On Tuesday, the euro traded near its highest level in three years against a weak dollar, on optimism of an improving economy in the euro zone. The euro closed out 2017 with its best year against the dollar since 2003, with boosted European economies and the increased expectation that the European Central Bank will relax its monetary policy.
On the first trading day of 2018, the euro added to last year’s gains moving upward 0.6 percent to a four-month high of $1.2081. The euro also outperformed the Japanese yen at 135.64, touching levels not seen since 2015.
“It’s a combination of dollar weakness and euro strength. The euro strength is underpinned by some hawkish comments from the ECB’s Coeure,” said currency strategist Thu Lan Nguyen, referring to comments made by Benoit Coeure of the European Central Bank.
Over the weekend, Coeure stated that he foresees a “reasonable chance” that the bank’s bond purchases will no longer be in effect after September. Nguyen added that the euro was nearing levels where the ECB might start to show uneasiness as it advances.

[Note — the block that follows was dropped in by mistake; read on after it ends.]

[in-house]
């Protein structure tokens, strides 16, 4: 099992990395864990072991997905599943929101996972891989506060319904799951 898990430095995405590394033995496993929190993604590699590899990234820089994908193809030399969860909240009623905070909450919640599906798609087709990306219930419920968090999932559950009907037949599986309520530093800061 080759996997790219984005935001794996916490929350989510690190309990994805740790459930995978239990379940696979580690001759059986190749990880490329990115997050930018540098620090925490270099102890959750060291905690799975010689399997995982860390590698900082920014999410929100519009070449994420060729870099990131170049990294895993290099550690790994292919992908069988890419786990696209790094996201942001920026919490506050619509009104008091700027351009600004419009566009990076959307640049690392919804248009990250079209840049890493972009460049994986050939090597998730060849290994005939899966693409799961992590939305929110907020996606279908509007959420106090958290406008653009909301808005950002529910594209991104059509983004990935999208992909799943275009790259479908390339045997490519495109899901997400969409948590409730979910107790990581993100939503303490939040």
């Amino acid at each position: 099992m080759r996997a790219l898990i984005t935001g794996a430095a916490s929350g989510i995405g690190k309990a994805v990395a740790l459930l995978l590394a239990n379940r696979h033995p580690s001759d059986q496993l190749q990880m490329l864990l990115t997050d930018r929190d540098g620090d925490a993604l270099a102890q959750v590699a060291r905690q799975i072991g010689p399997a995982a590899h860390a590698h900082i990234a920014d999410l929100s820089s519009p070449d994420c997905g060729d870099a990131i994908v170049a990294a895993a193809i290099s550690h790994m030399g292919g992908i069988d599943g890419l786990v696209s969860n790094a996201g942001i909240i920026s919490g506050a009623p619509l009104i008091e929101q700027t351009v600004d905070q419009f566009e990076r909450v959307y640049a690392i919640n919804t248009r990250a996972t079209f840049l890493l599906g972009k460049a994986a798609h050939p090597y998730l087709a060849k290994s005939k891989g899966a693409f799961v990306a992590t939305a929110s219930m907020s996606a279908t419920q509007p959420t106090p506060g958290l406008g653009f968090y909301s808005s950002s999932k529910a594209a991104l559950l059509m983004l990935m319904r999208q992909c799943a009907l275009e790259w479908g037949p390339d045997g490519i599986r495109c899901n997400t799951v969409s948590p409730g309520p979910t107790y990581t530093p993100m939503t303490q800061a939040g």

The euro improved as the dollar was broadly weak. The dollar’s index against a basket of six major currencies dropped to 91.75, the lowest level since September. The dollar index lost over 9.8 percent for 2017, it’s worst yearly performance since 2003.
Alvin Tan, an FX strategist believes that the rally in commodity prices had diminished the demand for the dollar and that the euro was gaining due to the restored economic performance of its member states.
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“Fundamentally, what is helping the euro is the brightening economic outlook in the euro area. The momentum should continue,” he said. Tan forecasts the euro will improve to $1.25 by mid-2018.
According to foreign exchange strategists, traders were cautious to take on large positions prior to Wednesday’s introduction of the sweeping EU financial markets directive dubbed MiFID II, which is intended to make European markets more clear.